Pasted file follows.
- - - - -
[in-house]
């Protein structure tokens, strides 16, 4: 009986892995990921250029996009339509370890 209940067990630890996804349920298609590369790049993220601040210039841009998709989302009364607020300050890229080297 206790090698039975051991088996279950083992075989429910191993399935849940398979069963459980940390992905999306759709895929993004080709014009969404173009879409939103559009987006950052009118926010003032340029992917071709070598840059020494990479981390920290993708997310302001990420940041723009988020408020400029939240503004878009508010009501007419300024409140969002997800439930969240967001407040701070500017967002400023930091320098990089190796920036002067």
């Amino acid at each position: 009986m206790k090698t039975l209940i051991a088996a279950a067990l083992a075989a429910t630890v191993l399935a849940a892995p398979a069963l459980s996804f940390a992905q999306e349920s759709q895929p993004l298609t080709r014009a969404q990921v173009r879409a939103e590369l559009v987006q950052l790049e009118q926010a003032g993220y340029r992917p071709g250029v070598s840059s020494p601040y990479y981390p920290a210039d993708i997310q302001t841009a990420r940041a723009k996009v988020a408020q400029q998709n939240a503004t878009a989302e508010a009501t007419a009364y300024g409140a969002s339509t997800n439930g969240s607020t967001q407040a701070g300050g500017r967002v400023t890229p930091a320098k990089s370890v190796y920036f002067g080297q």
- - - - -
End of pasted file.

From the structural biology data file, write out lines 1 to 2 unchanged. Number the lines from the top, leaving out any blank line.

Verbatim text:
[in-house]
């Protein structure tokens, strides 16, 4: 009986892995990921250029996009339509370890 209940067990630890996804349920298609590369790049993220601040210039841009998709989302009364607020300050890229080297 206790090698039975051991088996279950083992075989429910191993399935849940398979069963459980940390992905999306759709895929993004080709014009969404173009879409939103559009987006950052009118926010003032340029992917071709070598840059020494990479981390920290993708997310302001990420940041723009988020408020400029939240503004878009508010009501007419300024409140969002997800439930969240967001407040701070500017967002400023930091320098990089190796920036002067």